In 1995, in Windham Taxpayers Association, et al. v. Board of Selectmen, the Town of Windham, et al. (234 Conn. 513), the Connecticut Supreme Court found: “It is settled law that, as a creation of the state, a municipality has no inherent powers of its own. A municipality has only those powers that have been expressly granted to it by the state or that are necessary to discharge its duties and to carry out its objects and purposes.” Also in 1995, the Court ruled that “municipalities in Connecticut have no independent authority or independent responsibility; they are administrative units of the state and can do only what the state authorizes or delegates them to do” (Moore v. Ganim, 233 Conn. 557).

With regard to municipal taxing power, the Court ruled in 1976:

A municipality, as a creation of the state, has no power of its own nor does it have any powers of taxation except those expressly granted to it by the legislature. For these reasons, a municipality's powers of taxation can be lawfully exercised only in strict conformity to the terms by which they were given and statutes conferring authority to tax must be strictly observed. (Joseph W. Pepin et al. v. City of Danbury et al. (171 Conn. 74)).

In the same case, the Court found that “any doubt as to a municipality's power to tax should be resolved against the existence of the power and in favor of the taxpayer.” Low Stamford Corporation v. Stamford (164 Conn. 178, 182 (1972)); Consolidated Diesel Electric Corporation v. Stamford, (156 Conn. 33, 36 (1968)).

Can a town impose a residency requirement for voting in town meeting to override the state law allowing nonresidents who own more than $1,000 worth of property in the town to vote?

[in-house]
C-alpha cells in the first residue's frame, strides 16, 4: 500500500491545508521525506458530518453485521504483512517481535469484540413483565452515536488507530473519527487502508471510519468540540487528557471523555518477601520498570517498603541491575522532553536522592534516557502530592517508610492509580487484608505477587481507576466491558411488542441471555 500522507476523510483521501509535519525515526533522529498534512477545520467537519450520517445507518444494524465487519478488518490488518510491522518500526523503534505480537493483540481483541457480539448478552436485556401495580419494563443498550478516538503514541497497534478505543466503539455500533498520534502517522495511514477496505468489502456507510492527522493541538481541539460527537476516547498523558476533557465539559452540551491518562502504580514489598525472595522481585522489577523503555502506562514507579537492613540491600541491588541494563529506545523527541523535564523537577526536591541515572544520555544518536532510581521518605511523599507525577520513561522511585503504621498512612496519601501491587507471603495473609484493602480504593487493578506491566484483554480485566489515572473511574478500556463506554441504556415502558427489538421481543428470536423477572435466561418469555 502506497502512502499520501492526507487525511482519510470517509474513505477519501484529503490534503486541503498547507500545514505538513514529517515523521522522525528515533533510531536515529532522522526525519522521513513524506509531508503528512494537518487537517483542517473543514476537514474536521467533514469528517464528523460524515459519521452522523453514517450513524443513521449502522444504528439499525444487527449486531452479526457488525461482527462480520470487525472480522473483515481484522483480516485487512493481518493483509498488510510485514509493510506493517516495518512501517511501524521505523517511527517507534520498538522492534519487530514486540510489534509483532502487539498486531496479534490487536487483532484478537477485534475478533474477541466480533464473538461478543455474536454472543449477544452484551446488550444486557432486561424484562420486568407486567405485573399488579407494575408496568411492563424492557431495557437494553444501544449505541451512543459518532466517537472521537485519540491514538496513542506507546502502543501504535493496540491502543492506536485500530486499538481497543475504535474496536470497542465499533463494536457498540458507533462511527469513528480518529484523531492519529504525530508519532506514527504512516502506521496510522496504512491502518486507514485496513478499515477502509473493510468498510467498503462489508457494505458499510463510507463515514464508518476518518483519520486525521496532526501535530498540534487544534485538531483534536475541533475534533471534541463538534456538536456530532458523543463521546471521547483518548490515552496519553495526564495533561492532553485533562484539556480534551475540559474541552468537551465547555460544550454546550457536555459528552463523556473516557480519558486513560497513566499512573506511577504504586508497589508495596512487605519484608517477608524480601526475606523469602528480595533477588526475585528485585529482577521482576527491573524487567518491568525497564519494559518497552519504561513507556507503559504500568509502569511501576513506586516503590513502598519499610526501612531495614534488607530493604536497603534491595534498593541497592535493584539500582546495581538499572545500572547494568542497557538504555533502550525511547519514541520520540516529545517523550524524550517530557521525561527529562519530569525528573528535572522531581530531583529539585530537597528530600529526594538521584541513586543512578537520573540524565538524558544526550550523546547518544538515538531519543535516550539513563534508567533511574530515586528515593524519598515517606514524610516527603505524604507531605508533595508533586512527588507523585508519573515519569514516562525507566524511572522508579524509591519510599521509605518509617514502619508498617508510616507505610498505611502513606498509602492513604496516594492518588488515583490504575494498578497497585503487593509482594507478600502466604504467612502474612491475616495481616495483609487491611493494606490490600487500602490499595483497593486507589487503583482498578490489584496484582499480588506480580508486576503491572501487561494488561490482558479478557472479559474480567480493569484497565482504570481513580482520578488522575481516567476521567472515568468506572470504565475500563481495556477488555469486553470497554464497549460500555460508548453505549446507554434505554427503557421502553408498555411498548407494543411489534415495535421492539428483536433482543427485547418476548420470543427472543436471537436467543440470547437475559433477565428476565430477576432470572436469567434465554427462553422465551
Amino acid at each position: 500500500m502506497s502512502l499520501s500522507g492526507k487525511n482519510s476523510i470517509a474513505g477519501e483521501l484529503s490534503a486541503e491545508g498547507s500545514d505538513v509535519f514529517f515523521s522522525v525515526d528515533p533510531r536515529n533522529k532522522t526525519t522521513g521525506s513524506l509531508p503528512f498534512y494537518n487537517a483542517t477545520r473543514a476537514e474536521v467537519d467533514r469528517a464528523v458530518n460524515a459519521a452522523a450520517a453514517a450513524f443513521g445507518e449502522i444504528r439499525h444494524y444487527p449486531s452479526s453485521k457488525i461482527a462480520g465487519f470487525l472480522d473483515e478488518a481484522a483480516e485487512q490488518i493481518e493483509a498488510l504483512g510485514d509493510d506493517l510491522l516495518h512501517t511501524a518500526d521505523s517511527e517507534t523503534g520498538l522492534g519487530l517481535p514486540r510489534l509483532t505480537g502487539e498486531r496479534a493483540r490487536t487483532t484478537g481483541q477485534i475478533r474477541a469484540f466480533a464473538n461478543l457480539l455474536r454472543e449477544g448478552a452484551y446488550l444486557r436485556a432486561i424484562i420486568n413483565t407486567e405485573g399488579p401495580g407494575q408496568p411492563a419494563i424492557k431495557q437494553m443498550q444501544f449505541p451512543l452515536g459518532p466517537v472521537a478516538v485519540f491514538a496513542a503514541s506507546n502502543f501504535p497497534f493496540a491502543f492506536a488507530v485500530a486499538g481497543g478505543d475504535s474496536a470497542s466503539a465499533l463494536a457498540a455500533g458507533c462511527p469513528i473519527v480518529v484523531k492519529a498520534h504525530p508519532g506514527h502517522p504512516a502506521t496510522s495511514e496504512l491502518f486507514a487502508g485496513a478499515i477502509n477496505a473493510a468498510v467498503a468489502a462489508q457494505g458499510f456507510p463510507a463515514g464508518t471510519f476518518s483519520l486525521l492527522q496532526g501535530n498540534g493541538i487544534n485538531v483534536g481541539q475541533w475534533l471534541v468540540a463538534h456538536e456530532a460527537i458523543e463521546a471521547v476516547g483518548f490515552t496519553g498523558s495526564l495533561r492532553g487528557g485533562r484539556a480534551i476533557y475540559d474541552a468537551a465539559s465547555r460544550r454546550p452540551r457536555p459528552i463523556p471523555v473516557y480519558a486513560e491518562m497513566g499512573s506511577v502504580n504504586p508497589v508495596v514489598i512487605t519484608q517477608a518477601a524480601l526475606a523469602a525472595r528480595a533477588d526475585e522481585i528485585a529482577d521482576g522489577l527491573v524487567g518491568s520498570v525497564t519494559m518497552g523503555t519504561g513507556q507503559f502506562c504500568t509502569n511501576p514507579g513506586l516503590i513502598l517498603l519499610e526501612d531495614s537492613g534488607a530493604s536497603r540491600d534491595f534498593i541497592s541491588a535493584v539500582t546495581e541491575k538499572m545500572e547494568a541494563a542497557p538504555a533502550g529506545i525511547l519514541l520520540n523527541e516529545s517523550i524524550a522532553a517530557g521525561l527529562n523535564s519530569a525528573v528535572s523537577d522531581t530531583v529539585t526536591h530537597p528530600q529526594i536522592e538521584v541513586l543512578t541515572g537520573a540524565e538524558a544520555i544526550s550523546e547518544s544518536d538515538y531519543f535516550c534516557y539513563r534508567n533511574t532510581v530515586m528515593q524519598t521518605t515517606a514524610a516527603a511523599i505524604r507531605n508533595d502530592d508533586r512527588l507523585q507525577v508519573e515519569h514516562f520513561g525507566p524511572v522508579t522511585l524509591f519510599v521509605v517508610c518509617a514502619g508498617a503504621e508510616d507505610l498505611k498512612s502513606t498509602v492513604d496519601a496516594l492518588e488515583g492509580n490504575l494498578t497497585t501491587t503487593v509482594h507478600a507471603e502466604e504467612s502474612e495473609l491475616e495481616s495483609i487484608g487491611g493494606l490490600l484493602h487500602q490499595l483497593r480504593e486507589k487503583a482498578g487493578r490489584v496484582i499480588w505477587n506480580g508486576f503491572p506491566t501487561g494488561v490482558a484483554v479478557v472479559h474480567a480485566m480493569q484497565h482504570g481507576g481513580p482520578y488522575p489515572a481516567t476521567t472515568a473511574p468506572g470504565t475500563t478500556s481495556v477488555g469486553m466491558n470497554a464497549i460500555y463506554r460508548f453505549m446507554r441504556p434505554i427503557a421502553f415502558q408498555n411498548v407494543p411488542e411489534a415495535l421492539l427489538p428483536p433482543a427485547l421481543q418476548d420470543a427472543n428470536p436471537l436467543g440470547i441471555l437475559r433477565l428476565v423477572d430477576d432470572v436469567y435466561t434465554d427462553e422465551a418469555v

Yes, if it has a charter.

The statute in question, CGS 7-6, establishes eligibility to vote at a town meeting (and adjourned town meeting on a referendum question) for “any person who is an elector of such town…and any citizen of the United States of the age of eighteen years or more who, jointly or severally, is liable to the town, district, or subdivision for taxes assessed against him on an assessment of not less than one thousand dollars on the last-completed grand list of such town, district, or subdivision….”

But in a 1993 New London case, a Connecticut trial court ruled that a charter town could establish a requirement that all electors be residents of the municipality in order to vote on a referendum question (Massad v. New London, 43 Conn. Sup. 297, affirmed 36 Conn. App. 587). Nonresident property owners were denied the right to vote on a budget and tax rate ordinance submitted to electors at a referendum. In their motions, the plaintiffs alleged the referendum was illegal because they were denied a vote and that their constitutional rights to equal protection had been denied.

The court ruled against them, reasoning that, under New London's charter, the referendum measure was not a town meeting and 7-6 did not apply. It also held that “New London's determination that persons who want to vote on city matters must also reside within its boundaries is a reasonable exercise of its discretion and within the power granted to it to run its own affairs, which is tailored to legitimate governmental concerns and is not overridden by the interests of persons owning taxable property in the town who prefer to live elsewhere” (Ibid., p. 313).

How long has the $1,000 property threshold for nonresident voting been in effect?

The $1,000 nonresident voting threshold for all property has been in effect since 1955. From 1943 to 1955, the threshold was $1,000 of real property or $500 of personal property. From 1930 to 1943, the thresholds were $300 for real property and $150 for personal property. We did not trace the statute back before 1930.